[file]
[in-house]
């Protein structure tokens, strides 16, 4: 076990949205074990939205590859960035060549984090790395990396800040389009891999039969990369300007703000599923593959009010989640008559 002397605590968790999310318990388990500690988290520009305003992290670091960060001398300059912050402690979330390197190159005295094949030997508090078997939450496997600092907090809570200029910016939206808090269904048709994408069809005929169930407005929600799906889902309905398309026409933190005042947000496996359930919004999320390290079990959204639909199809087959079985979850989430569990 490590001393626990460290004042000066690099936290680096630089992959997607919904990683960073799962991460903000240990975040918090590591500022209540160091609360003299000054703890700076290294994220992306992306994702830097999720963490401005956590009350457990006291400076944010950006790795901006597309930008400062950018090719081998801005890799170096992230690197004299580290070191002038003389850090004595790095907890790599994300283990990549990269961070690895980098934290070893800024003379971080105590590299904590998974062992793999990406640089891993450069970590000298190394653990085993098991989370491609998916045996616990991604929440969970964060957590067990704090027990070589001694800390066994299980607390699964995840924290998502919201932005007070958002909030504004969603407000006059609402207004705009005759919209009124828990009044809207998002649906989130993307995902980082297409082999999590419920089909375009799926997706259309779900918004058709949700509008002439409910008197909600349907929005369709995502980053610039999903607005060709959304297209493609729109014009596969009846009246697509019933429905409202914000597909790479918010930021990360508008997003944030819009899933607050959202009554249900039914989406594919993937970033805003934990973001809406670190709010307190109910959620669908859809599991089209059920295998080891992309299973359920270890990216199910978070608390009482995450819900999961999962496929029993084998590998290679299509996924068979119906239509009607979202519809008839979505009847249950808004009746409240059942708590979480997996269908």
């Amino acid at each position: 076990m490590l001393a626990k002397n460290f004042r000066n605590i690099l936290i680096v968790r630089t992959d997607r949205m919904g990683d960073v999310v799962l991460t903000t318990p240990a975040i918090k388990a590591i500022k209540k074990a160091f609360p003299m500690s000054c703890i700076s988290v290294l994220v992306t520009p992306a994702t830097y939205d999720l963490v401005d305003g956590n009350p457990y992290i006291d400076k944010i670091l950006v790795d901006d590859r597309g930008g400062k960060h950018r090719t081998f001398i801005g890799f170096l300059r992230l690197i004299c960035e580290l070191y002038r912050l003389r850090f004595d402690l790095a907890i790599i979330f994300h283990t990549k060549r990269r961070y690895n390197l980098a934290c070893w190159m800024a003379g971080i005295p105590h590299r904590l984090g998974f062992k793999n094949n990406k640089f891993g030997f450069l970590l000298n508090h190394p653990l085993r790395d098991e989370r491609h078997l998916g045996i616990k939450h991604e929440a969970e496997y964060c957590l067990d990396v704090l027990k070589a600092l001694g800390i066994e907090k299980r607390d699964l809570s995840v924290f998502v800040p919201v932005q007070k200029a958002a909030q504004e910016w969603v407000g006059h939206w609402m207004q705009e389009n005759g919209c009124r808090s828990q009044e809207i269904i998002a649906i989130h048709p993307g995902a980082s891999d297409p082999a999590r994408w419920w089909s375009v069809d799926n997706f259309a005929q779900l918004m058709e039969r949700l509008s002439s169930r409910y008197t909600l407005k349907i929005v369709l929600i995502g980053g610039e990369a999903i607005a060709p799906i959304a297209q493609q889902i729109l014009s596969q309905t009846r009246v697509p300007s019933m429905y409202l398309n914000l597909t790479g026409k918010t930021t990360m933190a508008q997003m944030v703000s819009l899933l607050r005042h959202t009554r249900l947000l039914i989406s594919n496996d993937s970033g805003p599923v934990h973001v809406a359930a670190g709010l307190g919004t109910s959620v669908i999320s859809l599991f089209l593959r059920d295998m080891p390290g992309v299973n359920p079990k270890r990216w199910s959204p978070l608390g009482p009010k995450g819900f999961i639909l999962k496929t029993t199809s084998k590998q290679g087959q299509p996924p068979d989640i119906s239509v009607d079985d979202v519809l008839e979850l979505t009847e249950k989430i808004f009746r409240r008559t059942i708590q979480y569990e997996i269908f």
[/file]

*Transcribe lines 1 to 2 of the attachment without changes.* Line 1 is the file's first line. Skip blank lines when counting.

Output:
[in-house]
């Protein structure tokens, strides 16, 4: 076990949205074990939205590859960035060549984090790395990396800040389009891999039969990369300007703000599923593959009010989640008559 002397605590968790999310318990388990500690988290520009305003992290670091960060001398300059912050402690979330390197190159005295094949030997508090078997939450496997600092907090809570200029910016939206808090269904048709994408069809005929169930407005929600799906889902309905398309026409933190005042947000496996359930919004999320390290079990959204639909199809087959079985979850989430569990 490590001393626990460290004042000066690099936290680096630089992959997607919904990683960073799962991460903000240990975040918090590591500022209540160091609360003299000054703890700076290294994220992306992306994702830097999720963490401005956590009350457990006291400076944010950006790795901006597309930008400062950018090719081998801005890799170096992230690197004299580290070191002038003389850090004595790095907890790599994300283990990549990269961070690895980098934290070893800024003379971080105590590299904590998974062992793999990406640089891993450069970590000298190394653990085993098991989370491609998916045996616990991604929440969970964060957590067990704090027990070589001694800390066994299980607390699964995840924290998502919201932005007070958002909030504004969603407000006059609402207004705009005759919209009124828990009044809207998002649906989130993307995902980082297409082999999590419920089909375009799926997706259309779900918004058709949700509008002439409910008197909600349907929005369709995502980053610039999903607005060709959304297209493609729109014009596969009846009246697509019933429905409202914000597909790479918010930021990360508008997003944030819009899933607050959202009554249900039914989406594919993937970033805003934990973001809406670190709010307190109910959620669908859809599991089209059920295998080891992309299973359920270890990216199910978070608390009482995450819900999961999962496929029993084998590998290679299509996924068979119906239509009607979202519809008839979505009847249950808004009746409240059942708590979480997996269908």